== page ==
Book Study & Mindset Assessments
In discussion just this last week, I was reminded just how much I hate tracking, and just how important it is to be flexible within the classroom, and help provide and share a greater meaning of math with students. I asked participants in the book study group to write down, or email themselves just one thing that they were going to try out in their class, or one conversation that they were going to have with someone. I wanted them to do this so that they would continue to think about the ideas we have been reading about, and start to act on them. It is overwhelming to read this book and think of all of the things you want to change, that are important to change, but that journey can be overwhelming to plan, even debilitating. It is important to take a first step.
It has only been a few days, but I have already heard back from some of the teachers about some of the conversations they are having, questions they are asking, and advocacy that they are doing. I am inspired. As a result, I was reminded that I too need to continue to do the same. They have helped reignite some ideas and priorities that I have already started bringing back into conversations I am a part of for our district.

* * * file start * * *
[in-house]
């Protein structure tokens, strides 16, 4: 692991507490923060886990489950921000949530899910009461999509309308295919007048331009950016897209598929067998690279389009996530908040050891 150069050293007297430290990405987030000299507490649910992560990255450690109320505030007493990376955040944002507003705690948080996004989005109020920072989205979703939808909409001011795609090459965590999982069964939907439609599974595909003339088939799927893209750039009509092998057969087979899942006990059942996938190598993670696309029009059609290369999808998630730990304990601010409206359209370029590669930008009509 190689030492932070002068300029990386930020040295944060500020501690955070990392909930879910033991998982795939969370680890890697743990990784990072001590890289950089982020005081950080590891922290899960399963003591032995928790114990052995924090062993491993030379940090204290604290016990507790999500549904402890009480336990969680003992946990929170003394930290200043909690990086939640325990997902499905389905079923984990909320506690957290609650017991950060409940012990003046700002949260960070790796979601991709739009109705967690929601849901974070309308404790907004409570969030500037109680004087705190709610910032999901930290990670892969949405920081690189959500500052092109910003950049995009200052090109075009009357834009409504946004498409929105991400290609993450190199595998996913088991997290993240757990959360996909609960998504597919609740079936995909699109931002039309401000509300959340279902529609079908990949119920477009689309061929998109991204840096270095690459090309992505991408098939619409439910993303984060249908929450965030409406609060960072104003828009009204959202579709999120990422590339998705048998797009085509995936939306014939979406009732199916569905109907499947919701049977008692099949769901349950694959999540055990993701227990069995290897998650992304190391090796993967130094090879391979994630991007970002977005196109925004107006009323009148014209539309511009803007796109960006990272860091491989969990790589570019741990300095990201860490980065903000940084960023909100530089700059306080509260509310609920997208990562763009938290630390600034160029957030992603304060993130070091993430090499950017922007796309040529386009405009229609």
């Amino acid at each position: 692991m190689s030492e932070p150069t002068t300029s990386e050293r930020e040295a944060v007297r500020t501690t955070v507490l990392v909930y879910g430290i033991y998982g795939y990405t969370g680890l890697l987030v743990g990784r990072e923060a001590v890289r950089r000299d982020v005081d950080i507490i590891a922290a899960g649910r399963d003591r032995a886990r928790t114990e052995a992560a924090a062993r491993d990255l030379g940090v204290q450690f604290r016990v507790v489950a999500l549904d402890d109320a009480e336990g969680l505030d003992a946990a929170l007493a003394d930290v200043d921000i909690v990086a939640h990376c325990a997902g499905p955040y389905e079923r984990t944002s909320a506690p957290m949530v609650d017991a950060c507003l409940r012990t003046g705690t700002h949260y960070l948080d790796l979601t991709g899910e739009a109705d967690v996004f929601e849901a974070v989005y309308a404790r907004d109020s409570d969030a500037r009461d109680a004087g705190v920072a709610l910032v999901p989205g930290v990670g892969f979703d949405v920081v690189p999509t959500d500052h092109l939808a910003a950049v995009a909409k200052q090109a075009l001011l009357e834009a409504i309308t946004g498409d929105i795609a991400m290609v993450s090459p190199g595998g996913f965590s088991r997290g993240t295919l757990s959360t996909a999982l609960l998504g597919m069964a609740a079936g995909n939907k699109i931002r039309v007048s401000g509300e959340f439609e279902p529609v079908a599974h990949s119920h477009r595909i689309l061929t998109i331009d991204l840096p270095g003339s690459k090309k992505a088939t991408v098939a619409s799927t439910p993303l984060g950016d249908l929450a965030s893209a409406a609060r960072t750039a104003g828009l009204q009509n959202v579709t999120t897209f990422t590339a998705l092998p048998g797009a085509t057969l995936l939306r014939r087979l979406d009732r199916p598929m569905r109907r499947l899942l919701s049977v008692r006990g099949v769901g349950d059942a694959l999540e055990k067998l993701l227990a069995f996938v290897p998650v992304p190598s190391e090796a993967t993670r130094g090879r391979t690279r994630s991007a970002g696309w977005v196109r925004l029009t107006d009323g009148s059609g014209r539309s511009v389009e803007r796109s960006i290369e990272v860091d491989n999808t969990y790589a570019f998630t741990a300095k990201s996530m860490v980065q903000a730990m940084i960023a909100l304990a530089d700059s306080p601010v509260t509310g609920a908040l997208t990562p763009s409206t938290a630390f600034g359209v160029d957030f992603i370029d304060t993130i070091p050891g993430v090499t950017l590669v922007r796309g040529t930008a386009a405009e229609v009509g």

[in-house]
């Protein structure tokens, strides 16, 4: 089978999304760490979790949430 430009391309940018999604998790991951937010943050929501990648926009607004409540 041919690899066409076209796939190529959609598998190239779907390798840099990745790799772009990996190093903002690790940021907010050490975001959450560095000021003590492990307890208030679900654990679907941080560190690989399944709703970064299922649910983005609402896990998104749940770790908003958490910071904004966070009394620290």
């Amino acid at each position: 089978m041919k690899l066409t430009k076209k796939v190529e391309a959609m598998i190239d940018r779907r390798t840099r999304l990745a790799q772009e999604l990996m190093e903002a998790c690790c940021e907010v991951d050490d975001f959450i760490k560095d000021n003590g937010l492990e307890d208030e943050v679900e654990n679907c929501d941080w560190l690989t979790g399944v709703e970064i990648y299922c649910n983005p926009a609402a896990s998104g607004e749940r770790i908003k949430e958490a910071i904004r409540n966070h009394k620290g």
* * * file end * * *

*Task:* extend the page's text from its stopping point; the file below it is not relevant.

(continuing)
Although it started with reading, I think another great spot to start if all of this is new to you are THESE great assessments from Mindset Works, developed by a leader in mindset research, Carol Dweck. These assessments include the following:
- What's My Mindset? (ages 12+)
- What's My Students' Motivational Challenge Level?
- What's My Classroom Mindset?
- What's My School Mindset?
I am excited to continue our dialogue, and hope to create a plan to continue to connect outside of our time together.
What will you do to spread the word? As Jo Boaler would say, Viva La Revolution!